Reaching the "mental and spiritual nature of ourselves" is what spiritual practices are designed to do. Spiritual vision has inspired sages throughout history and been called many names. Both Christians and Plato named it the "eye of the soul." For Sufis it is the "the eye of the heart," and for Taoists the "eye of Tao" or the "inner eye." Whatever its name, it represents a flowering of intuitive awareness that recognizes the sacred in all people, in all things, and within ourselves. This potent awareness penetrates far below the ego's restless turmoil to the sacred core of our being. St. Augustine described how he turned attention inward "and beheld with the eye of my soul- the Light Unchangeable." He concluded, "It is with the interior eye that truth is seen," and our whole business therefore in this life is to restore to health the eye of the heart whereby God may be seen." ~Roger Walsh
Consider for a moment: how do you know what you know? Do you tend to be more rational and logical; relying on empirical evidence over theoretical knowledge? Do you appreciate gathering all the facts before you make decisions or are you more intuitive and idealistic; closely attuned to your feelings as your guidepost for decision making? Maybe you fall somewhere in the middle? In addition to the ability of the intellect to employ reason and logic to learn, multiple intelligences such as bodily-kinesthetic, interpersonal and existential have been identified within the world of psychology to help people recognize how we best discover new things.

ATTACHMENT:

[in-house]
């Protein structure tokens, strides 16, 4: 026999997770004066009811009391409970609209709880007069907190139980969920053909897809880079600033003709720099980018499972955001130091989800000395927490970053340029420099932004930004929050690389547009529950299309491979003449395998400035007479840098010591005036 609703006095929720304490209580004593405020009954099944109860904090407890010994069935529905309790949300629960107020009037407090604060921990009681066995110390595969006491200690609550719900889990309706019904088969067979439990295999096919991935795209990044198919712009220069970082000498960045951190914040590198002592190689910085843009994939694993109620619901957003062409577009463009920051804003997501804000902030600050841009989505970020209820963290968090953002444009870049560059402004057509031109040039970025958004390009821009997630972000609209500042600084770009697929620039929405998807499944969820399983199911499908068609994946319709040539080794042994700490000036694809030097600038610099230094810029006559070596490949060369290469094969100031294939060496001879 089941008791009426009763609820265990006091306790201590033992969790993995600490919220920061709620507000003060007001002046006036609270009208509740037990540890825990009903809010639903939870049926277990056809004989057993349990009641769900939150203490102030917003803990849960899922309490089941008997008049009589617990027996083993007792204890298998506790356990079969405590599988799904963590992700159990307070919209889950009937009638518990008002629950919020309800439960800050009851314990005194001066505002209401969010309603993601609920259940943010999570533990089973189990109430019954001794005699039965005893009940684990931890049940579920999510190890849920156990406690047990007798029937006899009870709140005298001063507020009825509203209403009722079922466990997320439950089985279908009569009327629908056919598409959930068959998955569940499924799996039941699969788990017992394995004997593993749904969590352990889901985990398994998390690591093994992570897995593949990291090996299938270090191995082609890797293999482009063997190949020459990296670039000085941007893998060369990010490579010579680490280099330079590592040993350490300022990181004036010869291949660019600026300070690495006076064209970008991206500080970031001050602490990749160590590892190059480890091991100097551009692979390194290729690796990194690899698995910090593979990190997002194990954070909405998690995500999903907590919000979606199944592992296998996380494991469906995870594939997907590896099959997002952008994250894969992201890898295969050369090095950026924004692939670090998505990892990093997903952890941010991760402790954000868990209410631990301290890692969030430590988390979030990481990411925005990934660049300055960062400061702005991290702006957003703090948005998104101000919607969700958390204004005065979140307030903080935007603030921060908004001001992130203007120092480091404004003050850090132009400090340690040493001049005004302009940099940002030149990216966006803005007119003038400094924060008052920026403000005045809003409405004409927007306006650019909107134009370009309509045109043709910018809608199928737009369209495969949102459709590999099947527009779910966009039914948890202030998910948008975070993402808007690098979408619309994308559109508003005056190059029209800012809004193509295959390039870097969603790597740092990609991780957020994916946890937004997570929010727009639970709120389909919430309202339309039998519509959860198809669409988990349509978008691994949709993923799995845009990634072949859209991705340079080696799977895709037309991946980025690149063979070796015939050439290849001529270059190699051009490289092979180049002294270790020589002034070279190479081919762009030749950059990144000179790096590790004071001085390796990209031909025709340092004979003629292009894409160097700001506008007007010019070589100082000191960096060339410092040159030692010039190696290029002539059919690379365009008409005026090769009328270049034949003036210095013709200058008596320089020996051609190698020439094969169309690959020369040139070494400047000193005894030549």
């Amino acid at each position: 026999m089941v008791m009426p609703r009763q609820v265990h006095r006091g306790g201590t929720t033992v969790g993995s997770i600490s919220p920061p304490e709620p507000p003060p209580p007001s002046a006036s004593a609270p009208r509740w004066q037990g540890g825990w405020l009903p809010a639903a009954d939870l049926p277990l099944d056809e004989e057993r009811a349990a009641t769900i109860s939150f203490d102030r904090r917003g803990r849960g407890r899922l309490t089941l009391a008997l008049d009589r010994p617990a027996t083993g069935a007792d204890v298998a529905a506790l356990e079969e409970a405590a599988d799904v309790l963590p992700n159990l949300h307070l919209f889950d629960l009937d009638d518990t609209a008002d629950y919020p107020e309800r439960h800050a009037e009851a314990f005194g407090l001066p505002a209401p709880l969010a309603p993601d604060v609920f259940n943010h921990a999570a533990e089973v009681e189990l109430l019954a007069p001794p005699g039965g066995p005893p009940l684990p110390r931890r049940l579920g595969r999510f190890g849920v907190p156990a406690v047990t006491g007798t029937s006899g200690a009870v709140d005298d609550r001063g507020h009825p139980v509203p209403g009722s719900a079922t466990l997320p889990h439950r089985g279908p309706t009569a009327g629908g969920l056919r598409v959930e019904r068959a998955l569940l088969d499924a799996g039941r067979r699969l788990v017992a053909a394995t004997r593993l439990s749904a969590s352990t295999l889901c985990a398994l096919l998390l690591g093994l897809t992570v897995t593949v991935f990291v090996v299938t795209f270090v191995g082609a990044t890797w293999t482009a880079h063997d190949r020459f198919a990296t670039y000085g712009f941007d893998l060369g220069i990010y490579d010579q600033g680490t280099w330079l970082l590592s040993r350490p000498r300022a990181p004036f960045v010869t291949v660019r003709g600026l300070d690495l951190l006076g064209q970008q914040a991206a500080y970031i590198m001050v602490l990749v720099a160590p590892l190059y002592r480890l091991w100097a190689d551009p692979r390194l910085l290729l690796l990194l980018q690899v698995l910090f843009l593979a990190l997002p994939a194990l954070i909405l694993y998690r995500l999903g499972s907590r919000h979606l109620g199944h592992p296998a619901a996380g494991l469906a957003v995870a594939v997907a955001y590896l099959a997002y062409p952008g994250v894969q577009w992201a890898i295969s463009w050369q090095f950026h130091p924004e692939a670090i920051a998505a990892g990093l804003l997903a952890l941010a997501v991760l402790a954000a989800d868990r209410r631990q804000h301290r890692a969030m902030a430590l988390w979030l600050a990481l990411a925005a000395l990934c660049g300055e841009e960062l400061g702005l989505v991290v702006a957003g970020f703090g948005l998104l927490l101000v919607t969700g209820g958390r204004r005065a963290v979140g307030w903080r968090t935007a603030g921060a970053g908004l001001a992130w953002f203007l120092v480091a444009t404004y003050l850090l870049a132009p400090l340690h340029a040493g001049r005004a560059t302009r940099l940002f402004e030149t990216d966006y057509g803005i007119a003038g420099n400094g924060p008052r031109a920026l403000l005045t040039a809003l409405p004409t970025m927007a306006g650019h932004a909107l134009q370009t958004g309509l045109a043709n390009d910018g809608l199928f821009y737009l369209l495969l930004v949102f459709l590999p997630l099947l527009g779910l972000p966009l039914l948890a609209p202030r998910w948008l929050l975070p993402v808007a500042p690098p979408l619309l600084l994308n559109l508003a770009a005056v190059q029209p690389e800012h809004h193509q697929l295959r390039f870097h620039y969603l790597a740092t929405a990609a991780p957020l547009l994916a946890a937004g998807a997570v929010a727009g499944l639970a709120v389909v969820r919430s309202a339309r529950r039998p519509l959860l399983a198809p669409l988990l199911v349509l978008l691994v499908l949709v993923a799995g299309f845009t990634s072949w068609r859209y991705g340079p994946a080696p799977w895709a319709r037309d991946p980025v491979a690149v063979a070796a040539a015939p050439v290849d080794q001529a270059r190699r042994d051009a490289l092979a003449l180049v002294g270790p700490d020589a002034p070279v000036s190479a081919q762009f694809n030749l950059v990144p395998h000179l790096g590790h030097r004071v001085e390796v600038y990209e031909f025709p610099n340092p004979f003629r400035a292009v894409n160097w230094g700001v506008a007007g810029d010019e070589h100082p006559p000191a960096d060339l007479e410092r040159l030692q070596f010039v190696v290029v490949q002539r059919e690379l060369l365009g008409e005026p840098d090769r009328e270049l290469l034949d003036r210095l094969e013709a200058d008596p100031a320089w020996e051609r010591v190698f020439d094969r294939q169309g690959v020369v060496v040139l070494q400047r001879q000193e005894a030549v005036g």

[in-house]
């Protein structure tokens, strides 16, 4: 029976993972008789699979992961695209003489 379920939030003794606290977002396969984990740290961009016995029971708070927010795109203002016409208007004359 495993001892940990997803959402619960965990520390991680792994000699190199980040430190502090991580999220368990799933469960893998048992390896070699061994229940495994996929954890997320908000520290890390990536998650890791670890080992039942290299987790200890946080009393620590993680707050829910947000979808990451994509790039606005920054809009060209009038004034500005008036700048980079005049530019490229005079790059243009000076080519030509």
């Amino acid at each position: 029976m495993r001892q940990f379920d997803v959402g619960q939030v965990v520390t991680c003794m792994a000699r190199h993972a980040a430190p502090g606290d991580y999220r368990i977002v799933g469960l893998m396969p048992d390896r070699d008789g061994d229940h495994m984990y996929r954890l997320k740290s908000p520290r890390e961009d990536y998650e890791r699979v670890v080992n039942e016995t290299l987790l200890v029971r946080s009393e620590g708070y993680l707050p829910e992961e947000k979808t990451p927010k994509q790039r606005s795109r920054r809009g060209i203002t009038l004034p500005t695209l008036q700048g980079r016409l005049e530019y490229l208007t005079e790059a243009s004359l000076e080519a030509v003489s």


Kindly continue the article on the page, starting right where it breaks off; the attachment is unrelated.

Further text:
Dreams, visions, creativity and body awareness are all ways of connecting to our intuition. Wendy Palmer’s book Inner Knowing examines the intuitive faculty we all share and sheds a light on how to cultivate our intuition:
Intuitive practices work their magic by shaping different routes to inner knowing, and just as the outer sense allows us to see, hear, and orient to the physical environment, intuition also has its organs of perception. The three primary “organs,” or centers of subtle knowing, are experienced as being the head where dreams appear at night, in the abdomen where breath and attention join, and in the area of the heart. There is also a fourth form of intuition, called “direct knowing,” that does not rely on intermediary cues (p. 175).
These areas of the head, heart and belly work together to support our inner knowing and I believe that as we learn to strengthen our connection to these areas and practice trusting our intuitive hunches, deep healing and growth result. I think that one of the greatest benefits of a regular yoga practice is the intimate connection that we begin to forge with the body as well as learning how to trust the natural intelligence or consciousness of the body/mind/heart landscape. The breath practices teach us how to center ourselves in the belly with a sense of groundedness and clarity. From that sense of stability and support, the necessary conditions are created for the heart to open and expand to include a wider capacity for compassion and love to emerge. With a solid foundation and a fluid heart, an expanded vision is made possible as we begin to see, feel and hear in new ways. All of this requires the capacity for deep listening--to our bodies, hearts and visions.